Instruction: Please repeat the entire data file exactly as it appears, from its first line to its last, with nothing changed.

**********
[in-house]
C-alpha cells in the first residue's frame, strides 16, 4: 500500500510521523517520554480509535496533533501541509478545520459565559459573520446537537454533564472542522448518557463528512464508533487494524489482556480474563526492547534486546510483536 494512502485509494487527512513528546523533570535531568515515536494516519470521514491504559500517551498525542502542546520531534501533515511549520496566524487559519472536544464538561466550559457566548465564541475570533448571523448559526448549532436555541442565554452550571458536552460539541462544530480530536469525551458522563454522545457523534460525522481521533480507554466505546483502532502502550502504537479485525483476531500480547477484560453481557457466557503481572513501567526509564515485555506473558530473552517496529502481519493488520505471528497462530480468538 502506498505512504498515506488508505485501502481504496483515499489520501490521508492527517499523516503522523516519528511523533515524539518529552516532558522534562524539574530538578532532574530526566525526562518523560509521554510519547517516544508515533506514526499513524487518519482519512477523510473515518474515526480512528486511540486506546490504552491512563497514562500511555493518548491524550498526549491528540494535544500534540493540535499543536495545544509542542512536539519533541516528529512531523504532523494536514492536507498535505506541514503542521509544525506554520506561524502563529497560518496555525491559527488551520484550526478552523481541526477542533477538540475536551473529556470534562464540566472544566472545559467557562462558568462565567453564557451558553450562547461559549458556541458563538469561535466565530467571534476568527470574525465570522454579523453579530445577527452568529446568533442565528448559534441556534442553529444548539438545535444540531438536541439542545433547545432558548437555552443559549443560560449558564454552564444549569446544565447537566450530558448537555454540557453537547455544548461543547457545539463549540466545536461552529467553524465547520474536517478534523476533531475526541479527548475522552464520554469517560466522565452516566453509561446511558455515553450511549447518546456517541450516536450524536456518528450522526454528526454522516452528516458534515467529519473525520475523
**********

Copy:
[in-house]
C-alpha cells in the first residue's frame, strides 16, 4: 500500500510521523517520554480509535496533533501541509478545520459565559459573520446537537454533564472542522448518557463528512464508533487494524489482556480474563526492547534486546510483536 494512502485509494487527512513528546523533570535531568515515536494516519470521514491504559500517551498525542502542546520531534501533515511549520496566524487559519472536544464538561466550559457566548465564541475570533448571523448559526448549532436555541442565554452550571458536552460539541462544530480530536469525551458522563454522545457523534460525522481521533480507554466505546483502532502502550502504537479485525483476531500480547477484560453481557457466557503481572513501567526509564515485555506473558530473552517496529502481519493488520505471528497462530480468538 502506498505512504498515506488508505485501502481504496483515499489520501490521508492527517499523516503522523516519528511523533515524539518529552516532558522534562524539574530538578532532574530526566525526562518523560509521554510519547517516544508515533506514526499513524487518519482519512477523510473515518474515526480512528486511540486506546490504552491512563497514562500511555493518548491524550498526549491528540494535544500534540493540535499543536495545544509542542512536539519533541516528529512531523504532523494536514492536507498535505506541514503542521509544525506554520506561524502563529497560518496555525491559527488551520484550526478552523481541526477542533477538540475536551473529556470534562464540566472544566472545559467557562462558568462565567453564557451558553450562547461559549458556541458563538469561535466565530467571534476568527470574525465570522454579523453579530445577527452568529446568533442565528448559534441556534442553529444548539438545535444540531438536541439542545433547545432558548437555552443559549443560560449558564454552564444549569446544565447537566450530558448537555454540557453537547455544548461543547457545539463549540466545536461552529467553524465547520474536517478534523476533531475526541479527548475522552464520554469517560466522565452516566453509561446511558455515553450511549447518546456517541450516536450524536456518528450522526454528526454522516452528516458534515467529519473525520475523